Plans to expand downtown Rome across the Oostanaula River have been in the works for several years.
This past week, a consultant with more than passing knowledge of Rome, Bryan King, presented a conceptual plan that was generally well received by a crowd of maybe 50 to 60 people at the Courtyard Rome Riverwalk.
The key thing to keep in mind is the pitch was this past week was merely a concept, a starting point. His ideas were just something to kick off serious discussion on what they want to see happen along the West Third Street and North Fifth Avenue corridors.
The first part of the concept to jump off the white board, or wall of the conference room in the hotel, is the suggestion to narrow both streets to two-lane status. Both now have turn lanes as you approach the main intersection and the intersection with Avenue A.
Trimming the street to two through-lanes would accomplish a couple of objectives.
First, it would slow traffic down. The same traffic study revealed close to 20%, about one in every five drivers, was doing in excess of the 25 mph speed limit on North Fifth.
Second, narrowing the street would allow the city to widen the old, generally poor, sidewalks to about 15 feet — making them considerably more friendly to pedestrians and creating space to redevelop some of the buildings for potential restaurant use, complete with a sidewalk cafe.
Third, it would create additional parking. The concept plan would create 169 additional on-street parking spaces. And when you’re talking about downtown Rome, additional parking — regardless of which side of the Oostanaula River you’re on — is going to be well received.
Narrowing the street would include the Fifth Avenue Bridge. King is suggesting some sort of gateway signage welcoming folks to the River District in the area of the Law Enforcement Center.
Good idea and great idea.
My question though, from a technical standpoint, is how do you best narrow the street from four lanes down to two as you approach the bridge from Broad Street. Do you re-mark Fifth Avenue for two through lanes, with a single center turn lane to allow traffic coming toward Broad Street to make a right turn into the courthouse parking lot or a left turn onto West First Street at the Law Enforcement Center?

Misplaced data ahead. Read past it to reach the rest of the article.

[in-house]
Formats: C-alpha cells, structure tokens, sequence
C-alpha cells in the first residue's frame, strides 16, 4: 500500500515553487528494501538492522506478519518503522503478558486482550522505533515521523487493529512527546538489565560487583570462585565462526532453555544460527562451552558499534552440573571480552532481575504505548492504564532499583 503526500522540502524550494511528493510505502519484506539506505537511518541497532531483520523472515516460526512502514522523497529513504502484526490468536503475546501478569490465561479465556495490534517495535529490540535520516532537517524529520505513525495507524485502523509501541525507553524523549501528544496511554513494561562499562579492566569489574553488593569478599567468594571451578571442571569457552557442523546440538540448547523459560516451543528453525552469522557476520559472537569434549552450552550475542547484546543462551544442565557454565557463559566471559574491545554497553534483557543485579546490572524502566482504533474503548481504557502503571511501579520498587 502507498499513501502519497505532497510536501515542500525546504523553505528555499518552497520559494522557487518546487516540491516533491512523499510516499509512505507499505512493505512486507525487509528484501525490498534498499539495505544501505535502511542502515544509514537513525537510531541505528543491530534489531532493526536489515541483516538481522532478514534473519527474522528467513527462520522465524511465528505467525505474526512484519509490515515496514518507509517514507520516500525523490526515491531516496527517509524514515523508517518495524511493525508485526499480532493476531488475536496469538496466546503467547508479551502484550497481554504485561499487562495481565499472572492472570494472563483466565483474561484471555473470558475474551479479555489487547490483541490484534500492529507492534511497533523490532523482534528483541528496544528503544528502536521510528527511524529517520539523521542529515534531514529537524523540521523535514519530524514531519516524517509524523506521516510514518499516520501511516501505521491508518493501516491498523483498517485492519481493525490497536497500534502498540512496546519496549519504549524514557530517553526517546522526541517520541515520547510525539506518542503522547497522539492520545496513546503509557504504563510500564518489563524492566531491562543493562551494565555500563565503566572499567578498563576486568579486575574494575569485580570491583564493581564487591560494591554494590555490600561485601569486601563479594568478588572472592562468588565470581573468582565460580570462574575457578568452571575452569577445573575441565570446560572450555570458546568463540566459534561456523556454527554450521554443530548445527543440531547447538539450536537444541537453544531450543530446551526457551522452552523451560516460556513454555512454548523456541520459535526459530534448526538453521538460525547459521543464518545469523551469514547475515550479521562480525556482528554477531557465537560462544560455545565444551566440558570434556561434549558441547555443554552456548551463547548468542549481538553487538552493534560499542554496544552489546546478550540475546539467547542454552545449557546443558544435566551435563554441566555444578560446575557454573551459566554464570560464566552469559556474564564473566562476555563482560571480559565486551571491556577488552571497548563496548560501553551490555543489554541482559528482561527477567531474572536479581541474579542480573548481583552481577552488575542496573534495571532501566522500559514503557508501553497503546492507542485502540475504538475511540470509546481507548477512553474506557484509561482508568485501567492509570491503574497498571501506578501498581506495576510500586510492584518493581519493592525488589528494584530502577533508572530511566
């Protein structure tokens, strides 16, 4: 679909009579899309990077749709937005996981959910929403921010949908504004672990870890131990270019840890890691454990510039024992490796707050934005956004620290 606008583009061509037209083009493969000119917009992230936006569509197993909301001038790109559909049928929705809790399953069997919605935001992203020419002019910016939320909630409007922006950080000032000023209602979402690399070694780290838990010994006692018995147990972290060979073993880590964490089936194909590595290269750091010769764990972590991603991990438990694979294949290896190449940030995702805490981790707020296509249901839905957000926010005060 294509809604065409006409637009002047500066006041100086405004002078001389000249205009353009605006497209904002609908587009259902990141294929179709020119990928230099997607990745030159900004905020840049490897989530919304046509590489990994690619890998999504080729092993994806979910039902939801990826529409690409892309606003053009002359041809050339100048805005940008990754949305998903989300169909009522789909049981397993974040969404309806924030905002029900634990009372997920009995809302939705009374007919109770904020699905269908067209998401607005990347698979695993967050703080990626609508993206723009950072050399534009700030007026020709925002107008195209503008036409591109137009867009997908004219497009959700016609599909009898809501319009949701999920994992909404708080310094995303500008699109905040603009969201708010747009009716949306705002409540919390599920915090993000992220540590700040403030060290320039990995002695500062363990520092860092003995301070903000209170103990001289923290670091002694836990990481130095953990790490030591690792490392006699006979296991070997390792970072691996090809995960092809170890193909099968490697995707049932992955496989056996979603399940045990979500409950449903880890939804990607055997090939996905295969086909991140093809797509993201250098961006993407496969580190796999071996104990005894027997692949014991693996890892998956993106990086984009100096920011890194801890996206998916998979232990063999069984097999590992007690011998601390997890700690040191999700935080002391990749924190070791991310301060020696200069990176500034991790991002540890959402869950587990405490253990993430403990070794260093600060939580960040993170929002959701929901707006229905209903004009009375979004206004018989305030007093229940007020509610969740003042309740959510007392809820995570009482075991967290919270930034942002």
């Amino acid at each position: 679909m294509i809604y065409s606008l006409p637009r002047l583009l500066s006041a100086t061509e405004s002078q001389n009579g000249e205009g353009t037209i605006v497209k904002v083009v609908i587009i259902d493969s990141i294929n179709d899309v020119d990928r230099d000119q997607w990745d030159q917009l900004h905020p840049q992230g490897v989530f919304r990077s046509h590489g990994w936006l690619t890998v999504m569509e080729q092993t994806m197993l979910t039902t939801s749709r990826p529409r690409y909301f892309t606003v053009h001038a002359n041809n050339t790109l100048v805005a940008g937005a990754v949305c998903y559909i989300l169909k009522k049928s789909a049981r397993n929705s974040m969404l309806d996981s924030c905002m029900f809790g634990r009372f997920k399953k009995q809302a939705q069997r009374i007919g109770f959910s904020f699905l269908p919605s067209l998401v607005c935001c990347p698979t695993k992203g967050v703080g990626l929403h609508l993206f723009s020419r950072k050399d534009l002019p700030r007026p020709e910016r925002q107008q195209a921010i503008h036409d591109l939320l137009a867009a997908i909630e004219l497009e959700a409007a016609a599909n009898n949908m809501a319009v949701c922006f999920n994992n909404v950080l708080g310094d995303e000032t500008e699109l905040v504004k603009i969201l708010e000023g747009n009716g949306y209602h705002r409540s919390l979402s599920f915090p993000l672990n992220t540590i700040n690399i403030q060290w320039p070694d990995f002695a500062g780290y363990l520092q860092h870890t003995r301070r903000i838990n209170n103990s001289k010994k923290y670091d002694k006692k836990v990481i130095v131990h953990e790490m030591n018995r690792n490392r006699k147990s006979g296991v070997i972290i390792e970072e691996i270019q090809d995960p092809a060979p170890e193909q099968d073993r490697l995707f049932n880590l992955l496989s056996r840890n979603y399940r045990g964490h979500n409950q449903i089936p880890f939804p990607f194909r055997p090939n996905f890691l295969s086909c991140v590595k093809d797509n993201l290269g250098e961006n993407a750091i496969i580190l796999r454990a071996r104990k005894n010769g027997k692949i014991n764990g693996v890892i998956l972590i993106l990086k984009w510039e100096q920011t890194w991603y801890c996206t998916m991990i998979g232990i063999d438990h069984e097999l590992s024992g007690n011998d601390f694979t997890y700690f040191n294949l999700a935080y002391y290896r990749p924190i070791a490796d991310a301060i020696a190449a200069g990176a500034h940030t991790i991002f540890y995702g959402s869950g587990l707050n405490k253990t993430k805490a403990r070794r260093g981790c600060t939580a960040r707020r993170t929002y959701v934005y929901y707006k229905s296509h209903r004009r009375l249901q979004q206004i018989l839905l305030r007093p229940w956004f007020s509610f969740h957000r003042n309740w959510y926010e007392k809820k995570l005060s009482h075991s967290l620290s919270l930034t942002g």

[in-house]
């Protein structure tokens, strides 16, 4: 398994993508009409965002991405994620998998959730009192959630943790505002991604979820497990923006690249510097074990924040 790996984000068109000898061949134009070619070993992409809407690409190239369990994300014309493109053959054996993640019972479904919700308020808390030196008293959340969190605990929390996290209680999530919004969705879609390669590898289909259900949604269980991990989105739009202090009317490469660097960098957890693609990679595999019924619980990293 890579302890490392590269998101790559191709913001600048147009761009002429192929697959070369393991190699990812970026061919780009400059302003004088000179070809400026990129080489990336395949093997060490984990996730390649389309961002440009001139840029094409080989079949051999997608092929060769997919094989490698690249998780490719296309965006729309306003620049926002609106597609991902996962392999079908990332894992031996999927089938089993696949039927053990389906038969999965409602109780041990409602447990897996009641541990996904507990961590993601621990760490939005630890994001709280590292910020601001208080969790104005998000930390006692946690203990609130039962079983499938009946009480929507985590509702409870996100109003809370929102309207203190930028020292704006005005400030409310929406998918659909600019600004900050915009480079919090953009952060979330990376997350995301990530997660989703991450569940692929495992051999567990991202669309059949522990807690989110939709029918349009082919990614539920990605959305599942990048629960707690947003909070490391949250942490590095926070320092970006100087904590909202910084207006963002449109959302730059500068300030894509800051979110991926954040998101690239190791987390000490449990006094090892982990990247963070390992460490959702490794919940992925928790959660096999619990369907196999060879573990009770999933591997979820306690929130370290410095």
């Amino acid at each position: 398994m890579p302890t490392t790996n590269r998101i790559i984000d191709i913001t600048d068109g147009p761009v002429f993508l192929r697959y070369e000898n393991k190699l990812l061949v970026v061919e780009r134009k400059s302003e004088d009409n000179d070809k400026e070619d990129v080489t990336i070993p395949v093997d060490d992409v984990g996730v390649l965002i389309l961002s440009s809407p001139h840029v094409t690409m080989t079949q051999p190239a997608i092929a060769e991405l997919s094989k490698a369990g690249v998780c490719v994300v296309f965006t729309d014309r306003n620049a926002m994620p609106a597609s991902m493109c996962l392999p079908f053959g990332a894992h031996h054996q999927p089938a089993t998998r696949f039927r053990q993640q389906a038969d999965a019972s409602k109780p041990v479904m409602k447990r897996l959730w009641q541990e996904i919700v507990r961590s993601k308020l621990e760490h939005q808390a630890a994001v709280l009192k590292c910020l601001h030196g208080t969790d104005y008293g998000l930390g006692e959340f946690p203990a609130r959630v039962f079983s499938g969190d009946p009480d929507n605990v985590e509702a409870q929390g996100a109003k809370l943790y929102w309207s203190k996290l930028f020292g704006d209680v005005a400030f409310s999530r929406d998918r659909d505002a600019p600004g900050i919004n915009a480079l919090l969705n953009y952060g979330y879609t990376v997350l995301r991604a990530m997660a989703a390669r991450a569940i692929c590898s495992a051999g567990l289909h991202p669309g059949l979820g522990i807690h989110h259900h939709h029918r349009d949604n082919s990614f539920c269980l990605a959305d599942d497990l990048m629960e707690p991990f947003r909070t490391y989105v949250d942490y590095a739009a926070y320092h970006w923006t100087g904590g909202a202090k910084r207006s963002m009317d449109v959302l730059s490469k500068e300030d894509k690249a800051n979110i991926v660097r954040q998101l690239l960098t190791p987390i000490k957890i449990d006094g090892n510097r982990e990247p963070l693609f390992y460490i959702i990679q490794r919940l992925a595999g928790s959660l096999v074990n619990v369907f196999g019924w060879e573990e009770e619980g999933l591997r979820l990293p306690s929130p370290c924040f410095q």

Traffic heading into the River District will also want to make a left turn into the courthouse lot and, without a turn lane, that could really back up in the morning hours.
I don’t think that is an insurmountable problem, but it is something to be considered.
During the meeting, I had one property owner who spoke with me as an acquaintance, not a reporter, who was concerned about the city seeking to force some of the owners to redevelop their property.
My response was the city would certainly hope some of the buildings that are in less than desirable condition will be redeveloped, but nobody could force them to do anything. I also said that some of the buildings, while old, certainly add to the charm of Rome’s downtown district and would continue to add charm even as some of the property around them gets redeveloped.
That is going to happen. Some of those old buildings are going to get a facelift. I don’t know who is going to do it, but you can take it to the bank that it is going to happen.
Some of them desperately need a facelift.
I compare our River District to the Granville Island section of Vancouver, British Columbia.
Granville Island is an older section of Vancouver that has been completely made over. Old warehousing buildings now house year-round farmers markets, craft shops — I’m talking your basic tourist trap here.
I know Vancouver gets a lot more traffic than Rome, but the district is also smaller. Wouldn’t a year-round market work well in one of those old, long, narrow buildings behind the levee?
Roy Echols, who owns five buildings and a vacant lot, said he thinks a return to brick streets (cobblestone-like) would look good over there, and I think that’s an awesome idea.
It might be a little expensive but the alley that runs off North Fifth Avenue and loops all the way around to West Third Street could be bricked for pedestrian only traffic. North Fourth Avenue from the levee to West Third Street could be bricked and marked pedestrian only as well.
Redevelopment in the River District is not going to happen as fast as some folks would like to see. What happens to the city’s two-acre lot next to the Courtyard Rome Riverwalk may be a factor, but one proposal there fell through and it seems possible that a second proposal also might fall by the wayside.
Keep in mind there’s no point in being in a hurry. The community has a marvelous chance to get this right and we should take our time to get it right the first time.